Caroling Catholic Nuns Surprise Holiday Shoppers in Downtown Boston

The Daughters of St. Paul perform annual Christmas concerts.

‘Just sharing Jesus with everyone who happens to be downtown today,’ Sister Allison Regina wrote on Instagram.
‘Just sharing Jesus with everyone who happens to be downtown today,’ Sister Allison Regina wrote on Instagram. (photo: @Sister_Allison / Instagram screenshot from 12/9/22; last visted 12/11/22)

Holiday shoppers and other passersby in downtown Boston were pleasantly surprised Thursday to come upon a group of religious sisters singing Christmas carols in front of the Macy’s department store.

“It was warm everywhere else except where we were because of the wind, but people stayed anyway,” Pauline Sister Tracey Matthia Dugas told CNA Friday, noting that “some stayed through the whole selection of songs.”

Sister Tracey, director of mission advancement for the order in the United States, said that the sisters did nine songs for the public. She estimates that more than 150 bystanders listened to the Christmas songs throughout the free performance.

A portion of their performance can be seen below.

The Daughters of St. Paul are a religious order that focuses on evangelization through social communications and media. They often release professionally produced Christmas and religious song albums as a means of spreading the faith.

The group has been performing Christmas concerts for more than 25 years.

“The main reason we do it is to focus our hearts on the real meaning of Christmas,” Sister Tracey said.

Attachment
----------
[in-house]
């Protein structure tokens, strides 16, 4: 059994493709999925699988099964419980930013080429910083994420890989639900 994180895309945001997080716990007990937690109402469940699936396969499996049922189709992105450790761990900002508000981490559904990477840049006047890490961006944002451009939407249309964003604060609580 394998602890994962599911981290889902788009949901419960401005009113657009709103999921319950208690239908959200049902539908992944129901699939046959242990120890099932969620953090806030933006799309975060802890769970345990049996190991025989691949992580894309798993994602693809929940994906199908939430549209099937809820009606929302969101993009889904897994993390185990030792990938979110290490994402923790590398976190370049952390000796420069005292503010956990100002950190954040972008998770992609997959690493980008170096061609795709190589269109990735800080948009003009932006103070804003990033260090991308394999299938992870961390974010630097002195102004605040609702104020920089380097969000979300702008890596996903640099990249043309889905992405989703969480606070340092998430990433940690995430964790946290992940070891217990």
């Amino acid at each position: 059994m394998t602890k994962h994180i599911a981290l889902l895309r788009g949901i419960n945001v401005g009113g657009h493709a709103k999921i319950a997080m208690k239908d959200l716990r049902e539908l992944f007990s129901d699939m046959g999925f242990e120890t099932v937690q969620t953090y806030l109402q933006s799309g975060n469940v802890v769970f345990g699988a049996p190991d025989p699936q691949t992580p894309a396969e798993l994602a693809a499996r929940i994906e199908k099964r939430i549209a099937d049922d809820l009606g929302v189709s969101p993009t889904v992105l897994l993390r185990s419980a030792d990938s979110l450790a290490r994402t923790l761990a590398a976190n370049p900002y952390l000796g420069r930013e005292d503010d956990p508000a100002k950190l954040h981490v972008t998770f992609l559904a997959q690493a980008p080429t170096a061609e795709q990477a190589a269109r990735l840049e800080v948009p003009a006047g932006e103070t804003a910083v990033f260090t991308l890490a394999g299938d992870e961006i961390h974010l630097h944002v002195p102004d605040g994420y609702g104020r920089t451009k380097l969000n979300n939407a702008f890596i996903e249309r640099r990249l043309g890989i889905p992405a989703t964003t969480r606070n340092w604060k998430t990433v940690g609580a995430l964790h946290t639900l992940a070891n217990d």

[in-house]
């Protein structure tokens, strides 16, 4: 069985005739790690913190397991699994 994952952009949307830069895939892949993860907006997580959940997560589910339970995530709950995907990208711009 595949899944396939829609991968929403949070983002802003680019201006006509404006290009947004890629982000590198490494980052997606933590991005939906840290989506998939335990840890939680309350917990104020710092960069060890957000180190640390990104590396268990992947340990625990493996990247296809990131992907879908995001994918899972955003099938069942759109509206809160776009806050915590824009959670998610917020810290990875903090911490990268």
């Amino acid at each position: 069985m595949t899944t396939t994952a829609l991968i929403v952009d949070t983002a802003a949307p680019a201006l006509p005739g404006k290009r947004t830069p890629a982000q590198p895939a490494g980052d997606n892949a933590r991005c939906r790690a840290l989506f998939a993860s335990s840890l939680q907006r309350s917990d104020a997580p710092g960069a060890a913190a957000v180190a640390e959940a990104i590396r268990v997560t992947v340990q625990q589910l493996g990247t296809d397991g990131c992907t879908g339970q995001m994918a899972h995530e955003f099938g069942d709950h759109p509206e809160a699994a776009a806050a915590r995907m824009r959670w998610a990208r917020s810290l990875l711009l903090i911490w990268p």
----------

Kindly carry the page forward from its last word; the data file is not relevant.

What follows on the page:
What is the real meaning of Christmas? “God actually loved us so much that he emptied himself and entered our reality to show us that in our smallness and in our littleness, that’s the places that God can fill the most if, in our freedom, we open them to him,” she said.

Even in the face of the evils of the world, “God’s love prevails and is the strongest force of the universe,” she added.

Sister Tracey said that some of the bystanders may have never seen a nun before.

“I noticed a few young women, probably teens, stopped and stayed for at least three or four songs, and I could tell by the way they were interacting that we may be the first nuns they ever really saw,” Sister Tracey said.

The Daughters of St. Paul performed songs from their new album, Come to Bethlehem. They performed at a venue in Boston Friday night and are performing in Charleston, South Carolina, at the Charleston Gaillard Center on Dec. 11.

Tickets can be purchased here. Their new album can be found here.

“So it is the idea that God comes to us, but then we have to show up,” Sister Tracey said of the new album.

“God could have stayed in heaven and been separate from us, but he chose to be one of us.”